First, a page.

Patagonia is a sparsely populated region in the southmost tip of the South American continent. The area is running through both Argentina and Chile. The Argentine sector consists of grasslands and desserts, while the Chilean side features glaciers and rainforests. This incredible diversity of nature makes Patagonia a must-see place, especially for nature lovers. If you plan to stopover or just interested in Patagonia, here are some interesting facts about this natural paradise.
1. Has one of the most beautiful drives in the world
Chile’s national route 7, the Carretera Austral, is one of the best roads that will take you through Patagonia. Since, Carretera Austral runs through mountain ranges, fjords, volcanoes, and forests the project took years to complete after and more than one attempt.
2. Patagonia is a Hiker’s heaven
The Patagonian region has several national parks. Torres Del Paine National Park is one of the most popular national parks, especially among hikers. Every year around 100,000 visitors head over to a location known as "the end of the world." Visitors have to take a route containing glaciers, fjords, and mountains to reach the park's centrepiece, three granite towers.
3. Patagonia region had received largest private land donation in history
The Patagonia national park is another famous park in the region with more than half-a-million acres of mountains, valleys, and grasslands. This national park also a part of the largest private land donation in history. The former CEO of the clothing company Patagonia, Kristine Tompkins, donated this land to the Chilean government to preserve its wilderness for future generations.
4. Melting glaciers of Patagonia
Glaciers all over the world are facing a risk of shrinking due to global warming. The glaciers in Patagonia are a victim of it as well. The 750 square kilometre Upsala Glacier in Los Glaciares National Park in Argentine Patagonia is one of the most affected, losing about 20 meters in width every year. However, the famous Perito Moreno glacier is stable as of right now but scientists predict that will not be the case in the next few decades.
5. One of the world’s most scenic drives
Driving through Patagonia is never exhausting due to continuous picturesque sceneries you can enjoy. The snowy Andes mountain, lakes, rivers in Torres del Paine park, Penguins and other wildlife, Desdemona shipwreck, and Ushuaia, the southernmost city of the world, are some of the highlights of Patagonia.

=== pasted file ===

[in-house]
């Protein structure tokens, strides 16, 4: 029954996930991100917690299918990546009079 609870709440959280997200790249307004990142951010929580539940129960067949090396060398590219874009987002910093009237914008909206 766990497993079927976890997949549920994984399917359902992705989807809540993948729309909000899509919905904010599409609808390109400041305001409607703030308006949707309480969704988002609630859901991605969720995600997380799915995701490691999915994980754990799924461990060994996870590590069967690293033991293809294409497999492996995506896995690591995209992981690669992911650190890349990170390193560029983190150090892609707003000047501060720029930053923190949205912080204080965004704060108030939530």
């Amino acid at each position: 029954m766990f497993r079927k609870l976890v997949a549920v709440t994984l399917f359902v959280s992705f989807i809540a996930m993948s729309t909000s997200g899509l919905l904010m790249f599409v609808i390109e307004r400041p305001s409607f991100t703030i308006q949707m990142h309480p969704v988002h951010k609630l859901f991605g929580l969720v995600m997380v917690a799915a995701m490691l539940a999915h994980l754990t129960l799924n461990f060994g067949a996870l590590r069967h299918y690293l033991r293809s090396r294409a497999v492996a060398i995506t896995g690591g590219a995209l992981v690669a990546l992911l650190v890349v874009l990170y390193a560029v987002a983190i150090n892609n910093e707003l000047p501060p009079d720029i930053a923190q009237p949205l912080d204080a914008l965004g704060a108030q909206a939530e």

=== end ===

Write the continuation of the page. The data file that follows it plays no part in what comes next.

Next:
6. Home of the Argentine cowboys
Argentine cowboys known as Gauchos are a common sight in Patagonia. Gaucho is a hero and considered a national symbol in Argentina as well as Uruguay. Even with many social and cultural changes in Argentina during the past few decades, the Gaucho lifestyle remains unchanged. There are about 150,000 Gauchos and their herds thriving in Patagonia and other countryside of Argentina.
7. Patagonia was once inhabited by indigenous tribes before European arrived
Selk’nam is a native tribe that thrived in the southern part of Patagonia, Tierra del Fuego. They believed to be the last indigenous tribe to encounter European invaders. By the time Europeans attempt to invade Tierra del Fuego, there were about 4000 tribe members. Unfortunately, the last full-blooded Selk’nam tribesperson died in 1974, making their culture and language a forgotten memory.
8. Patagonia and all of Argentina and Chile were close to becoming a part of British colonies
Patagonia has the most significant number of people with British ancestry outside the former British empire. At one-point, Patagonia and all of Argentina and Chile were close to becoming a part of British colonies. The Falkland Islands, situated about 300 miles east of the southern Patagonian coast, operates under British administration. There are tensions between Argentina and The UK to this date, with both claiming the islands' territory ownership.
9. Patagonia has the largest Dinosaur ever discovered
Patagotitan mayorum is the biggest Dinosaur ever found. A local farmer discovered the remains of the Dinosaur initially. The quality of the remains allows scientists to study how such large species exist.